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Archive for the 'Interview' Category

Tuesday, February 15th, 2011

How to get out of debt Frugalista style

by Amani Channel

Did you know that February is No-Buy month? That’s according to the journo-blogger Natalie McNeal who went from working at the Miami Herald to being a social media practitioner/blogger.

I had the chance to speak on a panel with her virtually during last year’s NABJ conference. I admire her for several reasons: she’s a journalist who walked away from the biz to pursue her passions; she’s not afraid of technology or social media, and she has a new title to add to her resume, author.

McNeal’s book, “The Frugalista Files: How One Woman got Out of Debt Without Giving up the Fabulous Life,” hit online and retail stores recently, and she sent me a copy to check out.

Despite the bright pink cover which to me implies that the book is being marketed primarily to women, I found it to be an enjoyable read.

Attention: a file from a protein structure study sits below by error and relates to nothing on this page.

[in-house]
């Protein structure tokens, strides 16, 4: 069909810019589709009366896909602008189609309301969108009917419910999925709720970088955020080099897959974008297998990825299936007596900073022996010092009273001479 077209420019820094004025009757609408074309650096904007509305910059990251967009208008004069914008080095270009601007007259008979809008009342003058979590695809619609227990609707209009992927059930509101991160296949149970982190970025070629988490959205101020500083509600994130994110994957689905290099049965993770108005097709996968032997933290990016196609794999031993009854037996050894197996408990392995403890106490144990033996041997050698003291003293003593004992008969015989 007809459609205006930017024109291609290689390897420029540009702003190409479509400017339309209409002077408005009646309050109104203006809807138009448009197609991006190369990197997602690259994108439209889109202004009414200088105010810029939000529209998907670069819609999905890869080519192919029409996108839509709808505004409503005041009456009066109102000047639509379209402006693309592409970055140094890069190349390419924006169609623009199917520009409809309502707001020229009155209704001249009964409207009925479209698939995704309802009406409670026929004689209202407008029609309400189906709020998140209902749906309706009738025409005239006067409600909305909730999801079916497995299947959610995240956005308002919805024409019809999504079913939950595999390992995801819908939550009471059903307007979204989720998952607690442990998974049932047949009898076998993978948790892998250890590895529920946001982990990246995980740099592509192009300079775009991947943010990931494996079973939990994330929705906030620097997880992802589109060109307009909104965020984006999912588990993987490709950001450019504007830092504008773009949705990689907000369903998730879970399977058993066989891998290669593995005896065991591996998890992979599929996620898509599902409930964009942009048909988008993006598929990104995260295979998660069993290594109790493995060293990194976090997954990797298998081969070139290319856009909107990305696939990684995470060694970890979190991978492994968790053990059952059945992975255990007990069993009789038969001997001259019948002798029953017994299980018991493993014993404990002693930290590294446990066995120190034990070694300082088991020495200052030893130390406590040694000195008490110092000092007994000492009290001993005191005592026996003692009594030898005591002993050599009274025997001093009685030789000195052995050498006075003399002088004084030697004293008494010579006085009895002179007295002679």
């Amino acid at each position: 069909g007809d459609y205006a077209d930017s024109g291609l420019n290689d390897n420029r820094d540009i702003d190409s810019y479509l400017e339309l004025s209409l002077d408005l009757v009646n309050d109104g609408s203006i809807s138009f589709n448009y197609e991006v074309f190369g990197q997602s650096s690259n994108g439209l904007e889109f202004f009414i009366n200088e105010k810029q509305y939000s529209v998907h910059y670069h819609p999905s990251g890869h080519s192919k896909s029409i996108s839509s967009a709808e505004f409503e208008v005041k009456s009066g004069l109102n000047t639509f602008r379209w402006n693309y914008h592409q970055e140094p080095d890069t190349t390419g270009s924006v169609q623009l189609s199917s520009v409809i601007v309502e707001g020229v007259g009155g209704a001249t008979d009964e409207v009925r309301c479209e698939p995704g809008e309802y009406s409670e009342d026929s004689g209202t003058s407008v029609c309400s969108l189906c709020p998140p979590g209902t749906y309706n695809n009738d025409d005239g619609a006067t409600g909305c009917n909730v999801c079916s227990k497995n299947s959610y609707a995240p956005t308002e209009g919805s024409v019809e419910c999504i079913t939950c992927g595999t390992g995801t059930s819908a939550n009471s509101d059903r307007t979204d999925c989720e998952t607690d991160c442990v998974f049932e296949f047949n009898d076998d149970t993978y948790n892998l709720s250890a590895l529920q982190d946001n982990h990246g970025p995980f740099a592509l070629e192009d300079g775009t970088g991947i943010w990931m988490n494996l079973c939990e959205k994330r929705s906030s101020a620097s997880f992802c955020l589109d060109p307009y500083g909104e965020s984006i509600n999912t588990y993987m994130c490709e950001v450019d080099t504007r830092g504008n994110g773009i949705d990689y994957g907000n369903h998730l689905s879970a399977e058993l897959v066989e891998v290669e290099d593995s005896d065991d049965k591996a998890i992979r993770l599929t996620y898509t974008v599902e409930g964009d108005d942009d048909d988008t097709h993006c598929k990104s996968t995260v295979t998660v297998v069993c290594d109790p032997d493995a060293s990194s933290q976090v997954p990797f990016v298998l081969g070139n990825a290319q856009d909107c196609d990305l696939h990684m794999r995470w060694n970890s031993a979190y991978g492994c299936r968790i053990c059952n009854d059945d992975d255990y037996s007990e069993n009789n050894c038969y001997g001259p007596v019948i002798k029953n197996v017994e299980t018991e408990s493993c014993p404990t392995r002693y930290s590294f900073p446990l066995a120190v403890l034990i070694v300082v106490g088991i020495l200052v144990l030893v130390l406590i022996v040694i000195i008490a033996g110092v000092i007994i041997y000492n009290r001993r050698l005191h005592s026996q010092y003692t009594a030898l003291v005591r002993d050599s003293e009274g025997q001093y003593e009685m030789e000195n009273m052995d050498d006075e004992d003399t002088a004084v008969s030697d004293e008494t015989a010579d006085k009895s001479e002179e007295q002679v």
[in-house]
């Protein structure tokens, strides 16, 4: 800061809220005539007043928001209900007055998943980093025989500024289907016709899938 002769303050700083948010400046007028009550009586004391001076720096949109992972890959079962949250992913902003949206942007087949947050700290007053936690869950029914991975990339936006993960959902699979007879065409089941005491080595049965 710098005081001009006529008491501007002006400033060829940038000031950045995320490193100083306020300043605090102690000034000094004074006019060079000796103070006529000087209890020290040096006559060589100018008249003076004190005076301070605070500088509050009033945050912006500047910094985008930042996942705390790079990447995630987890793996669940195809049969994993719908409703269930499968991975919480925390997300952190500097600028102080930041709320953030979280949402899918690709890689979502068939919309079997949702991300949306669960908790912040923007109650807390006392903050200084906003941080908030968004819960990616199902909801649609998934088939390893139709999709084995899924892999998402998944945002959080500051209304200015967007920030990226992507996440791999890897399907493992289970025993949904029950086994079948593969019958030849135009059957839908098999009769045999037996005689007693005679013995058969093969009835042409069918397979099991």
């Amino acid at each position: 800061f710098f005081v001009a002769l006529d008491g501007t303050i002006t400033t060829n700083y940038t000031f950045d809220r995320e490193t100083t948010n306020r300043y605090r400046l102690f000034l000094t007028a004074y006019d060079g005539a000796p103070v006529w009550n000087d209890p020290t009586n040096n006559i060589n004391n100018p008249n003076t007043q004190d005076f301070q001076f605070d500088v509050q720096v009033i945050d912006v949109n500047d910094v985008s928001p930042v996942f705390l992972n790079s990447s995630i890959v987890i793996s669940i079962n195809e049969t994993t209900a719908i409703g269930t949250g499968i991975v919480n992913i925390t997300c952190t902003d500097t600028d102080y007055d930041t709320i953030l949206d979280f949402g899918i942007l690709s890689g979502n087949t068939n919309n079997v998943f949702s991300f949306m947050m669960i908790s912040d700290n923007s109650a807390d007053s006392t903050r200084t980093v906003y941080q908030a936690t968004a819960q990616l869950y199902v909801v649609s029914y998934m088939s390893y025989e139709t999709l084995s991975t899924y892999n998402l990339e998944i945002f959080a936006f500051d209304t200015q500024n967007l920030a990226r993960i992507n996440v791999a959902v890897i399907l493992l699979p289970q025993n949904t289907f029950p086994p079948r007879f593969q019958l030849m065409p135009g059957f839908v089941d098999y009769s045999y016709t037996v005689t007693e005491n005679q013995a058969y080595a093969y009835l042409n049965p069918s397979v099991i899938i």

I’m working to eliminate my family’s debt, and though I found the book inspiring on that level, what I especially enjoyed was McNeal’s story of how she managed to escape the newsroom, and find success through her blog.

I had the chance to speak with her via Skype and she gives some sound advice for journalists.

Please visit www.thefrugalista.com to learn more about how you can be a frugalisa, or frugalisto (if you’re a dude).

Tuesday, January 4th, 2011

Video camera shy? Why?

by Amani Channel

During my reporting days, there were times when getting an interview was like pulling teeth.

Sometimes it had to do with the nature of the story, or location. Some people are naturally averse to speaking out publicly, especially when a story involved crime, or controversy.